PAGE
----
|Bill Allombert on Sat, 10 Mar 2007 21:52:26 +0100|
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|Re: Desired behaviour ?|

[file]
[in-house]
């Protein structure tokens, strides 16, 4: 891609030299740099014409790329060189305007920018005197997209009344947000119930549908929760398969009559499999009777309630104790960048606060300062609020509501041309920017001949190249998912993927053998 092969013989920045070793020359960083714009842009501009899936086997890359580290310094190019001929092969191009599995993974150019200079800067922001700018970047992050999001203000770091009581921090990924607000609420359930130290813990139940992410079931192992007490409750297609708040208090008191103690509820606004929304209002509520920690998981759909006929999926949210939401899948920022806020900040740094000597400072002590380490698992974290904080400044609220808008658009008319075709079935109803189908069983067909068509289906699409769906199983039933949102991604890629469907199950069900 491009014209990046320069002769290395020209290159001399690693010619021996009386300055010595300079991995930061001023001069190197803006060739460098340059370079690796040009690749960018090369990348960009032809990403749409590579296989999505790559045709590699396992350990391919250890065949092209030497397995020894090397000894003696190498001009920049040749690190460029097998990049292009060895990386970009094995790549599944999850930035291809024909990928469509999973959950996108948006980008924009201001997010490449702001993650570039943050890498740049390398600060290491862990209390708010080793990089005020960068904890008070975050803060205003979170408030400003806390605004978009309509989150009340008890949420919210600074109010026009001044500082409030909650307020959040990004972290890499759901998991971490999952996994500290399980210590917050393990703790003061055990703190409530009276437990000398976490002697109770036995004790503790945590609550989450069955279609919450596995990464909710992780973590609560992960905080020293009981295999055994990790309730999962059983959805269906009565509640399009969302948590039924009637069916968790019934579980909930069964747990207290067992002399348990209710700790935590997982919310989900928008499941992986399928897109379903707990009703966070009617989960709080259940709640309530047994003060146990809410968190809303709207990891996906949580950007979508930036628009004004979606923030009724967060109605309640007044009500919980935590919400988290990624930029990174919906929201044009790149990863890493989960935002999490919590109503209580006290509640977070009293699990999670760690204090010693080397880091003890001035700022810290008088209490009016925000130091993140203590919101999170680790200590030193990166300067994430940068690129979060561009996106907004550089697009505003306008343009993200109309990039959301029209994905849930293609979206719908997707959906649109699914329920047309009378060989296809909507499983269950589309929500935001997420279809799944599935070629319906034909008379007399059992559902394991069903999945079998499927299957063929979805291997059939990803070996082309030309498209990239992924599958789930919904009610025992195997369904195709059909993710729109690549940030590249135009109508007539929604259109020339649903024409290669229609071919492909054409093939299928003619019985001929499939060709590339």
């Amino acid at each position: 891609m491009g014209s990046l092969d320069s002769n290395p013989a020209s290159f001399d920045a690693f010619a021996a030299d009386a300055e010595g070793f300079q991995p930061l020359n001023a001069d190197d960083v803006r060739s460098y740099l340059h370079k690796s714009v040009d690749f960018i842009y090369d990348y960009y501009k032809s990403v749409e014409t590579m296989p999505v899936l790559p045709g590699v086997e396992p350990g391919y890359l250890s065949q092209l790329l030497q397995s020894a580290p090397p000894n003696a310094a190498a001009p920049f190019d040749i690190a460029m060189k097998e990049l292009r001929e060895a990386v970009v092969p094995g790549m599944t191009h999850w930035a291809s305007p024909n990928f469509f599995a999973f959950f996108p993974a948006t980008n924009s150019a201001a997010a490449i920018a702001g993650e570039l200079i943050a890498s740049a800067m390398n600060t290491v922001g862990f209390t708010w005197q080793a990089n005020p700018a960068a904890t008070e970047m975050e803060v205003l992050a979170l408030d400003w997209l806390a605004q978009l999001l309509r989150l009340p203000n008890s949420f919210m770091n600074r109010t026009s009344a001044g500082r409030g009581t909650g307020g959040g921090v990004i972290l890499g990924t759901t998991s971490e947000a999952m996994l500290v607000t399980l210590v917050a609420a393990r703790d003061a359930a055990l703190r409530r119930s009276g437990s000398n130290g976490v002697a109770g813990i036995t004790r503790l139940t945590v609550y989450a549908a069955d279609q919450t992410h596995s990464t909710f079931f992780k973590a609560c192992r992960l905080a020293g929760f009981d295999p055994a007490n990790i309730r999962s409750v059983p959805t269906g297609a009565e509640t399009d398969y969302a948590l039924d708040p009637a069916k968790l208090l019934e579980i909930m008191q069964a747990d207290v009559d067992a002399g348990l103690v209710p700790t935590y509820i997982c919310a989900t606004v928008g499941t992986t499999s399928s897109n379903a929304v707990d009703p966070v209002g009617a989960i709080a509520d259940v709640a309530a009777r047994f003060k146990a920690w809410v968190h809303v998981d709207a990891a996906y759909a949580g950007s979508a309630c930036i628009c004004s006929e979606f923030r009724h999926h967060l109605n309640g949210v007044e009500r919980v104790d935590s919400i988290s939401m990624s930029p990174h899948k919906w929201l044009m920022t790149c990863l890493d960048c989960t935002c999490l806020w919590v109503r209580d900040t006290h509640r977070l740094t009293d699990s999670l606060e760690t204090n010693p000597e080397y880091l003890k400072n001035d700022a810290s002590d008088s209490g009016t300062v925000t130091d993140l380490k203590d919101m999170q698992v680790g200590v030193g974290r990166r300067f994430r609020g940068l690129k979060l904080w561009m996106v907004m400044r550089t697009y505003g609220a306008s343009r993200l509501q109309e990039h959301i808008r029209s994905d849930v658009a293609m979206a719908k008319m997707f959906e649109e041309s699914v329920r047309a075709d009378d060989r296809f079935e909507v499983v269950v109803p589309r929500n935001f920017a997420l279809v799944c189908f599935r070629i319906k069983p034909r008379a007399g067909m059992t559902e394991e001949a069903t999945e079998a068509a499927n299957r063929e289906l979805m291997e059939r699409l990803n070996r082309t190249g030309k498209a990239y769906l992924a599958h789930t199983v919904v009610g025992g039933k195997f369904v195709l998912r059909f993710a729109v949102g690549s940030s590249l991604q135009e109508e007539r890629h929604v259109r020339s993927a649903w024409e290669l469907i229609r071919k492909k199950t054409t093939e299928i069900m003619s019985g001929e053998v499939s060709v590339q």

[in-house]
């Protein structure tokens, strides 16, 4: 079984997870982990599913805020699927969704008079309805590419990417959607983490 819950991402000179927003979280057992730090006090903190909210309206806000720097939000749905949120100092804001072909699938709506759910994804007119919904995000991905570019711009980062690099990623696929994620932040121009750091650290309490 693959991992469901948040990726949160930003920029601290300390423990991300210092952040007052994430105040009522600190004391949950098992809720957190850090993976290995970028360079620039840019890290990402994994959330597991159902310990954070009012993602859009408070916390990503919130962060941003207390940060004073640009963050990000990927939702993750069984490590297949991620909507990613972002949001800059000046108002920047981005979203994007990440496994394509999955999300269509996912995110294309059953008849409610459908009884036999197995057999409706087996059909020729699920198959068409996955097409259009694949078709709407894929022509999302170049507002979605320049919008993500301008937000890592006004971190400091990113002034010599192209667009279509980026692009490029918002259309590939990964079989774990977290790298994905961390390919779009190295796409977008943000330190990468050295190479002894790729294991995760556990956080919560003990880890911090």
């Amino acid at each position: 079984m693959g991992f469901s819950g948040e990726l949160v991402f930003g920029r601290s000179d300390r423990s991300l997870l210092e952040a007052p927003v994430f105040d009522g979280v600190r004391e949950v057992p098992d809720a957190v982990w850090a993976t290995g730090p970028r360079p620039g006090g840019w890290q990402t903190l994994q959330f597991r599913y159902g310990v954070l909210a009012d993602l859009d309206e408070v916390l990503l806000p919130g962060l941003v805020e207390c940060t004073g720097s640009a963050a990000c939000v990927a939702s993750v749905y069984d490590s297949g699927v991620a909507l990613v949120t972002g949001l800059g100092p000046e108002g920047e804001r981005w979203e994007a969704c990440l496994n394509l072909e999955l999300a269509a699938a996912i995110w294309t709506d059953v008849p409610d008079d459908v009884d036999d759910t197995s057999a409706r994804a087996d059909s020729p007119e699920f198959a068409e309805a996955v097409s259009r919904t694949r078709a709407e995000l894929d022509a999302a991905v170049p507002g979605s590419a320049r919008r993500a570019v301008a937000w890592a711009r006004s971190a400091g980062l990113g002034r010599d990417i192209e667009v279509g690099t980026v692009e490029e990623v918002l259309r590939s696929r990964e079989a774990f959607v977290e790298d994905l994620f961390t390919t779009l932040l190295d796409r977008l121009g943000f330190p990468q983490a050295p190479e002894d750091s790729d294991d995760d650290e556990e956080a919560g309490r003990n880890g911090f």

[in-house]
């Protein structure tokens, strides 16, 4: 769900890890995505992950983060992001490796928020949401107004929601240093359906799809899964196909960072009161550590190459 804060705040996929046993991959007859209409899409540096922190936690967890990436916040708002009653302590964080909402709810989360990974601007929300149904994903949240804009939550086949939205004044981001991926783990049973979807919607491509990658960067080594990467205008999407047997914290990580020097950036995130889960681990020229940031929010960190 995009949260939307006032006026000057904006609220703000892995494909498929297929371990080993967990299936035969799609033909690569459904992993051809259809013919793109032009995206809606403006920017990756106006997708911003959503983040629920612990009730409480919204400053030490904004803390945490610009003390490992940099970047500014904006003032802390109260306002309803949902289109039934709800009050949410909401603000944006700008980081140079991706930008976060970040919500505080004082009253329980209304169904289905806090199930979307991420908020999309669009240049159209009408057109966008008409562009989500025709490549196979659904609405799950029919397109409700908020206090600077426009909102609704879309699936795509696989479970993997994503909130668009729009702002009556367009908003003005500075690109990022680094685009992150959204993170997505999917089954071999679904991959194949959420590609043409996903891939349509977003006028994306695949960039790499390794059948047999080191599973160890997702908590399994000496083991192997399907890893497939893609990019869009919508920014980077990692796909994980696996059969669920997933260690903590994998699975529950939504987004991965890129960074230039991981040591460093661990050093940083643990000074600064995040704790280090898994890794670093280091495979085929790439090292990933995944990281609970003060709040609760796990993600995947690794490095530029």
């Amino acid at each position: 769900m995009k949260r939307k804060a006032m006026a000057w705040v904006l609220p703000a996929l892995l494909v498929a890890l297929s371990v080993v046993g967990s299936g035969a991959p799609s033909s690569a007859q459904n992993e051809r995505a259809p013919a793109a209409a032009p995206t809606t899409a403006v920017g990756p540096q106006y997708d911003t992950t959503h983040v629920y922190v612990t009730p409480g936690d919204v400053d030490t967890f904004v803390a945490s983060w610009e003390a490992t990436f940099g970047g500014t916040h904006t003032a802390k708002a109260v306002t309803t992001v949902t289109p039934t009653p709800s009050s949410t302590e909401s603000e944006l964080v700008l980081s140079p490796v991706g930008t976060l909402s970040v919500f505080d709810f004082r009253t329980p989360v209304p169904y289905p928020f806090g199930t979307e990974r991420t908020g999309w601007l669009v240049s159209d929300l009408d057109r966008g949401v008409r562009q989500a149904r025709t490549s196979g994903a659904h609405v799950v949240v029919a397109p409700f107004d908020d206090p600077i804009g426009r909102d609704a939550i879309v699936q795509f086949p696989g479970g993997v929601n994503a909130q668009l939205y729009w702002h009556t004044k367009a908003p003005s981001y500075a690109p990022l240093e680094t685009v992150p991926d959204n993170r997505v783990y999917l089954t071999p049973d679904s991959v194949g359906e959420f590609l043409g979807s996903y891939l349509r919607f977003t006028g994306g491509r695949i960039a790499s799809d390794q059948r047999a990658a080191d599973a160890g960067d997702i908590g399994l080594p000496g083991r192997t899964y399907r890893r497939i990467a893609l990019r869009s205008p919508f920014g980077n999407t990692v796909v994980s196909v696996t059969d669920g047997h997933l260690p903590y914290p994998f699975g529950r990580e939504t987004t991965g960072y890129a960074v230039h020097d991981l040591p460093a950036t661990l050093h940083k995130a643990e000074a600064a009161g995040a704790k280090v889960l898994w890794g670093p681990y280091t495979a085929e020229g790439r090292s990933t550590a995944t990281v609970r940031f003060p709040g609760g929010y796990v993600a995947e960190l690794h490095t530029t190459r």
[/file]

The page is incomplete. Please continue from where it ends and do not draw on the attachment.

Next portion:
On Sat, Mar 10, 2007 at 07:21:27PM +0100, Karim Belabas wrote: > * Bill Allombert [2007-03-10 18:53]: > > On Sat, Mar 10, 2007 at 05:34:22PM +0100, Loic Grenie wrote: > > > > > > I'm just wondering if there is a strong reason why 1.*I*I has an > > > imaginary part (equal to 0., but it's there). For instance neither I*I*1. > > > nor 1.*(I*I) have any imaginary part. > > > > My understanding is that I*I should return -1+0*I but wrongly return > > -1. So 1.*I*I should have an imaginary part (along with I*I*1. and > > 1.*(I*I) of course). > > > > The rationale is that arithmetic operation should preserve the > > definition domain so that domain detection work: > > More precisely, I*I might return -1+0*I for the reason you indicate, but > simplify(-1+0*I) should definitely return -1. Of course. > P.S: I have no strong feelings either way. This is among the things that > just "always worked that way" for no particular reason except immediate > simplicity. It is crucial that the PARI type of objects is predictable in order to write robust code because the semantic of a lot of functions depend on the PARI type. It is even more important in library mode, because you need/want low-level access to objects which is only possible if the exact type is known (e.g. using x instead of greal). (Historically I took the trouble to write the Fp* functions mainly to avoid dealing with inconsistency in the return types of generic operations). Cheers, Bill.